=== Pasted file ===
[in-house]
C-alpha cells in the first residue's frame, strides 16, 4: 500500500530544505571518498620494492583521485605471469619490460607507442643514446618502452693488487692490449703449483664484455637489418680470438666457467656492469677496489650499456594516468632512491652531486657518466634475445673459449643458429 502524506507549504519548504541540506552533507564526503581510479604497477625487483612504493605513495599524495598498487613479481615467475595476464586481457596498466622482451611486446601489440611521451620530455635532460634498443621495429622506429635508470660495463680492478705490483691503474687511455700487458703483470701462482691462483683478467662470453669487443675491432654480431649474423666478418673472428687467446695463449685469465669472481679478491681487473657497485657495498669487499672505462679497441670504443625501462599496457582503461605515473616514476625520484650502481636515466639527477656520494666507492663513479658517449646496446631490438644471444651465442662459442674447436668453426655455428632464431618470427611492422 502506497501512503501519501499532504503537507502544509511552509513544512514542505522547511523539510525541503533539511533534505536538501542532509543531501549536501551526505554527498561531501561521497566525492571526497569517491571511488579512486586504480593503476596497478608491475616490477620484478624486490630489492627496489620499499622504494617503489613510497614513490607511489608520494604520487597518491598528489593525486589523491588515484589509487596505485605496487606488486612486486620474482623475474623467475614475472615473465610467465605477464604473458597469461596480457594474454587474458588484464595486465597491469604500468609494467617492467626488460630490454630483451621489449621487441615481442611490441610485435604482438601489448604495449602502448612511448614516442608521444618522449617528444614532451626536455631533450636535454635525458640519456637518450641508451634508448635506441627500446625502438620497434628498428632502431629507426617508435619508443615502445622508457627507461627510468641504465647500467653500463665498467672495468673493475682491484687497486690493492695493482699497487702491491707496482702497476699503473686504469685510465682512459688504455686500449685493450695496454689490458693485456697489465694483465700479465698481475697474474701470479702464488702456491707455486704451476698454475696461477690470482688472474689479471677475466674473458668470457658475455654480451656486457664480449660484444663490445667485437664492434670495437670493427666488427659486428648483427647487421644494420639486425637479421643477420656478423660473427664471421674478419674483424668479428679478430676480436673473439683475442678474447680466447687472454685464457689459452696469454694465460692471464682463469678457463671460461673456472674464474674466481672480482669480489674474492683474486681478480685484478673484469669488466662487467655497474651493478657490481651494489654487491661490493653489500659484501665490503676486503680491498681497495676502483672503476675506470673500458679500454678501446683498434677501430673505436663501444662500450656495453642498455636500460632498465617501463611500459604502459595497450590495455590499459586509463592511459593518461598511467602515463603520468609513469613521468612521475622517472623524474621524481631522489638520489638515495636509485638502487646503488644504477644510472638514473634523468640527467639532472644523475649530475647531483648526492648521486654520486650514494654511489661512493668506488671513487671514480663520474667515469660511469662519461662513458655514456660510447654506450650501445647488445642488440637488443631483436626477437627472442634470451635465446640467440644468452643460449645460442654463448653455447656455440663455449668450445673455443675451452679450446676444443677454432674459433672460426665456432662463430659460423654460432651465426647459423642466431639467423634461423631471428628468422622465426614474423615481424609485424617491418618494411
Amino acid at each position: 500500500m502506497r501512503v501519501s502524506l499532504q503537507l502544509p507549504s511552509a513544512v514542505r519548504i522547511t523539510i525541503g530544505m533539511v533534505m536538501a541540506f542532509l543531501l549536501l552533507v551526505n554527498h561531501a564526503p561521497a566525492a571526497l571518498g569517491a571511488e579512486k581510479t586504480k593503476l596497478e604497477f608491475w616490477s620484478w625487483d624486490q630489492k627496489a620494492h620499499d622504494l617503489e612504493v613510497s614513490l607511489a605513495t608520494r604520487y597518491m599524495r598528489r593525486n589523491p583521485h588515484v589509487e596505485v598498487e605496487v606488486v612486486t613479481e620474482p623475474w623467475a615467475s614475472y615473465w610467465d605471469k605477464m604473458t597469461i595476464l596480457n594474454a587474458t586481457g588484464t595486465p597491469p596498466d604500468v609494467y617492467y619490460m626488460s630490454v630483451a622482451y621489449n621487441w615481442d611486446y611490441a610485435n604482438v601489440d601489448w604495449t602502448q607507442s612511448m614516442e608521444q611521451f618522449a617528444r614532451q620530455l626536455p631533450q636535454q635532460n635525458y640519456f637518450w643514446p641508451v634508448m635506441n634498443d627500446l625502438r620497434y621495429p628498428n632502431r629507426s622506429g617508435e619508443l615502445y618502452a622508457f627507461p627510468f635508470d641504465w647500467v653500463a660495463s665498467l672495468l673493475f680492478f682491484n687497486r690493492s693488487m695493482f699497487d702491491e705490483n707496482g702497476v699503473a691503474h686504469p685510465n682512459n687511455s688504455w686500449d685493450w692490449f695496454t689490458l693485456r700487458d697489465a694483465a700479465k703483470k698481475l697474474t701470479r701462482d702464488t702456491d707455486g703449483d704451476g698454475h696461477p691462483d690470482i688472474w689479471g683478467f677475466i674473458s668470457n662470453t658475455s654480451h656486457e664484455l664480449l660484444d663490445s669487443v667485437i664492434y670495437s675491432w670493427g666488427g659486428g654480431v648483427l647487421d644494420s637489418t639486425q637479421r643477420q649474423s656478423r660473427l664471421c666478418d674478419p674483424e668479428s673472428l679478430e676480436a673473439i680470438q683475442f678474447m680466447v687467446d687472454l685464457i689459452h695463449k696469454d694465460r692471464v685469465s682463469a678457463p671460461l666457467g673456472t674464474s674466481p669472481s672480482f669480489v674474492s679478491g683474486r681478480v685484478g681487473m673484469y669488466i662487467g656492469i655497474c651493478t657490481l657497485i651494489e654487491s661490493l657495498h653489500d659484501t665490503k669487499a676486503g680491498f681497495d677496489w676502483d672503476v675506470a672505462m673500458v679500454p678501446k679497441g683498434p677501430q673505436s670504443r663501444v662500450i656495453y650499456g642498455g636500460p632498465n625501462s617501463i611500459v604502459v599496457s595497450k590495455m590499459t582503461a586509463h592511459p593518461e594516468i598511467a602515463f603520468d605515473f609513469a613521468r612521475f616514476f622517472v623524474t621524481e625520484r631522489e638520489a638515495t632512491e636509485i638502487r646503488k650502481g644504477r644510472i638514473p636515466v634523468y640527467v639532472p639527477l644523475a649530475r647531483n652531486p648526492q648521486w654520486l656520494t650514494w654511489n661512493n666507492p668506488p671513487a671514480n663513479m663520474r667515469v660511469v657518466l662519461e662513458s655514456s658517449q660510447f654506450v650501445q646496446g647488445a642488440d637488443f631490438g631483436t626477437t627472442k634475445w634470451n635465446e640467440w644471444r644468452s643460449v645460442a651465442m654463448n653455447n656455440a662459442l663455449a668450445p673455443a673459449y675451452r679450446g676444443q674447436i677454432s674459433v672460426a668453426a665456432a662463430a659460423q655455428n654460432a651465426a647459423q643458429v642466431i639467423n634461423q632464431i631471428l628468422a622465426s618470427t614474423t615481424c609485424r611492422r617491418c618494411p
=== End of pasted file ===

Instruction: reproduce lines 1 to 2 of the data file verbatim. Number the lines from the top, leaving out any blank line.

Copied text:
[in-house]
C-alpha cells in the first residue's frame, strides 16, 4: 500500500530544505571518498620494492583521485605471469619490460607507442643514446618502452693488487692490449703449483664484455637489418680470438666457467656492469677496489650499456594516468632512491652531486657518466634475445673459449643458429 502524506507549504519548504541540506552533507564526503581510479604497477625487483612504493605513495599524495598498487613479481615467475595476464586481457596498466622482451611486446601489440611521451620530455635532460634498443621495429622506429635508470660495463680492478705490483691503474687511455700487458703483470701462482691462483683478467662470453669487443675491432654480431649474423666478418673472428687467446695463449685469465669472481679478491681487473657497485657495498669487499672505462679497441670504443625501462599496457582503461605515473616514476625520484650502481636515466639527477656520494666507492663513479658517449646496446631490438644471444651465442662459442674447436668453426655455428632464431618470427611492422 502506497501512503501519501499532504503537507502544509511552509513544512514542505522547511523539510525541503533539511533534505536538501542532509543531501549536501551526505554527498561531501561521497566525492571526497569517491571511488579512486586504480593503476596497478608491475616490477620484478624486490630489492627496489620499499622504494617503489613510497614513490607511489608520494604520487597518491598528489593525486589523491588515484589509487596505485605496487606488486612486486620474482623475474623467475614475472615473465610467465605477464604473458597469461596480457594474454587474458588484464595486465597491469604500468609494467617492467626488460630490454630483451621489449621487441615481442611490441610485435604482438601489448604495449602502448612511448614516442608521444618522449617528444614532451626536455631533450636535454635525458640519456637518450641508451634508448635506441627500446625502438620497434628498428632502431629507426617508435619508443615502445622508457627507461627510468641504465647500467653500463665498467672495468673493475682491484687497486690493492695493482699497487702491491707496482702497476699503473686504469685510465682512459688504455686500449685493450695496454689490458693485456697489465694483465700479465698481475697474474701470479702464488702456491707455486704451476698454475696461477690470482688472474689479471677475466674473458668470457658475455654480451656486457664480449660484444663490445667485437664492434670495437670493427666488427659486428648483427647487421644494420639486425637479421643477420656478423660473427664471421674478419674483424668479428679478430676480436673473439683475442678474447680466447687472454685464457689459452696469454694465460692471464682463469678457463671460461673456472674464474674466481672480482669480489674474492683474486681478480685484478673484469669488466662487467655497474651493478657490481651494489654487491661490493653489500659484501665490503676486503680491498681497495676502483672503476675506470673500458679500454678501446683498434677501430673505436663501444662500450656495453642498455636500460632498465617501463611500459604502459595497450590495455590499459586509463592511459593518461598511467602515463603520468609513469613521468612521475622517472623524474621524481631522489638520489638515495636509485638502487646503488644504477644510472638514473634523468640527467639532472644523475649530475647531483648526492648521486654520486650514494654511489661512493668506488671513487671514480663520474667515469660511469662519461662513458655514456660510447654506450650501445647488445642488440637488443631483436626477437627472442634470451635465446640467440644468452643460449645460442654463448653455447656455440663455449668450445673455443675451452679450446676444443677454432674459433672460426665456432662463430659460423654460432651465426647459423642466431639467423634461423631471428628468422622465426614474423615481424609485424617491418618494411